Davis sues over 1993 brawl in Va.

June 05, 1995|By Mark Hyman | Mark Hyman,Sun Staff Writer

His days as a major-league slugger may be over, but Glenn Davis is seeking one more giant payday.

Davis, an ex-Orioles first baseman who is playing in Japan, is suing the owners of a defunct Virginia nightclub and the club's bouncer for $5.35 million. The lawsuit, filed last month in federal court, accuses Club Rogues and bouncer Samuel C. Hampton of assault and battery, negligence and negligent training and supervision.

Hampton, 27, is a professional boxer who's scheduled to fight in Baltimore tomorrow night.

The lawsuit stems from a brawl outside the Virginia bar two years ago. During the fight, in June 1993, Hampton twice punched Davis in the face. A judge acquitted the boxer of assault charges after hearing conflicting testimony over who started the fracas.

In his civil suit, Davis, 34, is asking for $5 million in general damages and $350,000 in punitive damages.

His lawyer said Davis hasn't recovered from the fight, in which he suffered a broken jaw.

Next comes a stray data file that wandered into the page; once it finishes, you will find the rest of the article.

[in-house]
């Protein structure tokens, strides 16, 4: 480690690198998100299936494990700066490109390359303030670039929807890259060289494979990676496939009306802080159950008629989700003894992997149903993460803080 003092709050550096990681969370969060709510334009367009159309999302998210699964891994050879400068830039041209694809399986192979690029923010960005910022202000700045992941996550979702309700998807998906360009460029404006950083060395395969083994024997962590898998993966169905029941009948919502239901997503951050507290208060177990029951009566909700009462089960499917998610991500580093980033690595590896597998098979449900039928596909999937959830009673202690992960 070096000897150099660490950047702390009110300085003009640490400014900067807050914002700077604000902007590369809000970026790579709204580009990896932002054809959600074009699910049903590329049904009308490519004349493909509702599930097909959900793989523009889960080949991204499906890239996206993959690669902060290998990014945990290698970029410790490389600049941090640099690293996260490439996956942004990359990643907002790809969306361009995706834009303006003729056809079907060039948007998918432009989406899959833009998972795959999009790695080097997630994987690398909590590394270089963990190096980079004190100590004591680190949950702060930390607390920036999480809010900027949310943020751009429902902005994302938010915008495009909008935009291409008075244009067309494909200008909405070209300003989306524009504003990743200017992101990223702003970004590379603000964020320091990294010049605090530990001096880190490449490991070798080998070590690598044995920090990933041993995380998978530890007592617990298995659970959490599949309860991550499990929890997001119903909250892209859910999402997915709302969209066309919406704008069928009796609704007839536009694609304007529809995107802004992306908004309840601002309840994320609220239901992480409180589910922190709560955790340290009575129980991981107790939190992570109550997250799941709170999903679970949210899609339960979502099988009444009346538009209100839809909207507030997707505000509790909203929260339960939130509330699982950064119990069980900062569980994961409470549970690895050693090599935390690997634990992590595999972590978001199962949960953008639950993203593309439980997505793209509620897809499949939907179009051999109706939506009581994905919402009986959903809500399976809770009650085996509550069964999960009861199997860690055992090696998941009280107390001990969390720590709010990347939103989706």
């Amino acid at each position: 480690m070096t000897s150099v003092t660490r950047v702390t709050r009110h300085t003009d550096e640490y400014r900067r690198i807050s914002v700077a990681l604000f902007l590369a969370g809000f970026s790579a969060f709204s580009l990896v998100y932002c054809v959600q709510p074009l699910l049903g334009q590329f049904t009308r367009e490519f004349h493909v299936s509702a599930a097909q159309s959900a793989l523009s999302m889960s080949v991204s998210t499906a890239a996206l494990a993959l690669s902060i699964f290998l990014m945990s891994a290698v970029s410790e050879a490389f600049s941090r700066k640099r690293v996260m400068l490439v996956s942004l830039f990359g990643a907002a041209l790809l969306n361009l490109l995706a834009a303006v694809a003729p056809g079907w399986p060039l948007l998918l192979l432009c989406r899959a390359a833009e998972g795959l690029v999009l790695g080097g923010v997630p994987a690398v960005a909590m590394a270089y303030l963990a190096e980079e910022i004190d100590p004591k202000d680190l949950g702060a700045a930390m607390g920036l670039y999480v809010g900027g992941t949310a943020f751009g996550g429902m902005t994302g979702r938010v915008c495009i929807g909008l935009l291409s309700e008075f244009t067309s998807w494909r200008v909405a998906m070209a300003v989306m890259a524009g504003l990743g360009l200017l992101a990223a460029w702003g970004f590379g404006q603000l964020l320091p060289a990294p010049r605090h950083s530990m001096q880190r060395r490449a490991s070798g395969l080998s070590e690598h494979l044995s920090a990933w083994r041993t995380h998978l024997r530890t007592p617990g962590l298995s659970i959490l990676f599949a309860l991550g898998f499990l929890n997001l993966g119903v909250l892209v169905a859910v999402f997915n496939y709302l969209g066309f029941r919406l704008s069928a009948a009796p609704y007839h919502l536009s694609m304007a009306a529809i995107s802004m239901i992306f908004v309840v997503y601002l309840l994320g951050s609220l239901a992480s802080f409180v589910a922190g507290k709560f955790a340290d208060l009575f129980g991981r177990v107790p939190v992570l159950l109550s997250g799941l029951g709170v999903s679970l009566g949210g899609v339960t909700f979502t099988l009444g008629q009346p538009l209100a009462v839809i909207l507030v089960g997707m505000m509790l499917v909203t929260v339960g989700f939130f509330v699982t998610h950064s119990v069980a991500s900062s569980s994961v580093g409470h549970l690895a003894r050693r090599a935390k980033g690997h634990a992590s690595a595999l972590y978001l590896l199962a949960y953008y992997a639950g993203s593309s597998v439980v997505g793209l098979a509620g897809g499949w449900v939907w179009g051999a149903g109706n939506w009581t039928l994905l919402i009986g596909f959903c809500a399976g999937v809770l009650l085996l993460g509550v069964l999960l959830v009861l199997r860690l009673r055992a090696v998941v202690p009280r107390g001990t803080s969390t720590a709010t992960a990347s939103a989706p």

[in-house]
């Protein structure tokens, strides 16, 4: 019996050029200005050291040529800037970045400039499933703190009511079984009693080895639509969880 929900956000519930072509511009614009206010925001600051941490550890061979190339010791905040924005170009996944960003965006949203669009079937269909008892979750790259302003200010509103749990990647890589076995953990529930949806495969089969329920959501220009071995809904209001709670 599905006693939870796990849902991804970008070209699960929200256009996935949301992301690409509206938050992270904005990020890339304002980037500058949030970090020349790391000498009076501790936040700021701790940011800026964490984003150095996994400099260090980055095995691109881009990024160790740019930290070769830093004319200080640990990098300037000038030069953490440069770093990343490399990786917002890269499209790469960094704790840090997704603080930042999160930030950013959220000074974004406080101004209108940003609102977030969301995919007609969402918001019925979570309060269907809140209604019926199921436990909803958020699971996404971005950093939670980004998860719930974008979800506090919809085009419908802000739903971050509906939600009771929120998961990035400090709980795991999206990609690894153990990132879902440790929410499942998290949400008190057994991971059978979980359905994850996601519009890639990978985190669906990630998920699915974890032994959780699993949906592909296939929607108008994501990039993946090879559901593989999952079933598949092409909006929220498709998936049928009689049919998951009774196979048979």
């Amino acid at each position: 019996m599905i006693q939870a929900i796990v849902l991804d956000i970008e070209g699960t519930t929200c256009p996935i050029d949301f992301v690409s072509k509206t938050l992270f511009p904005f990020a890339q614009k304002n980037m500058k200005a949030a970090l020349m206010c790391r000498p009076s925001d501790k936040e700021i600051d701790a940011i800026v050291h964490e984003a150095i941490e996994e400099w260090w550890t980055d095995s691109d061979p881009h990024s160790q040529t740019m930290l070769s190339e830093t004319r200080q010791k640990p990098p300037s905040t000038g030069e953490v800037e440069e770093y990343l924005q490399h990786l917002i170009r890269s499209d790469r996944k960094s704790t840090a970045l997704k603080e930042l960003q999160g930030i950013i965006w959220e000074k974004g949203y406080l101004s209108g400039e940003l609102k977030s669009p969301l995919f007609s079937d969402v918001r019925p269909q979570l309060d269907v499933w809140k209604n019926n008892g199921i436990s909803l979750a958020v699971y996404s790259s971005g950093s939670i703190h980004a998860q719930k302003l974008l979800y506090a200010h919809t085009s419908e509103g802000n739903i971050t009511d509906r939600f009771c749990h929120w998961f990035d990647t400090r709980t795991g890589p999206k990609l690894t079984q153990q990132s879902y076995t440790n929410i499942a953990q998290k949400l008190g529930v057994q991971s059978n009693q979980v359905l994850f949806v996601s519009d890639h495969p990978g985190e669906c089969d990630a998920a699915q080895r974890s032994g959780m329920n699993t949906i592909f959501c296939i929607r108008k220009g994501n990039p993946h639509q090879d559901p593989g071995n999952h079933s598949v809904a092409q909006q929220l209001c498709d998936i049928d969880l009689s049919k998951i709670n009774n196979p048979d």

"Most of the problems have cleared up, but he still has plates and screws in his jaw," said the attorney, David Zobel. "There's a loss of feeling in his lower lip. He has some nerve root problems with his front teeth."

Hampton could not be reached for comment in the past week. John Trapp, a lawyer who handles Hampton's boxing matters, said: "The facts will vindicate Mr. Hampton of any wrongdoing, as they did in the criminal [proceeding]."

To receive seven-figure damages, Davis will have to persuade a jury that Hampton's actions doomed his baseball career. That might not be easy.

At the time of the fight, Davis had a $3.75 million contract with the Orioles. That dropped precipitously when the team didn't re-sign him, and Davis settled for a $40,000 minor-league salary last year. He currently is playing in Japan.

But Davis' career was slipping as early as 1991, his first season with the Orioles. He was sidelined most of that season with a neck injury, managing only 10 home runs. More injuries limited him to 109 games the following year. In 1993, the Orioles demoted Davis to the Rochester Red Wings, their Triple-A affiliate. The fight occurred after a Rochester game against the Norfolk Tides.

The dispute began about 1 a.m. on June 7, 1993, when Davis and two teammates were leaving the bar. Several bar employees complained that a few customers were becoming loud and obnoxious.

At Hampton's trial, Davis testified that one of his teammates had been wrestled to the ground and he was trying to intervene. But Hampton testified that Davis threatened him first.

A judge acquitted Hampton of criminal charges after hearing six versions of the fight from six witnesses. The judge ruled there was a reasonable doubt about Hampton's guilt.

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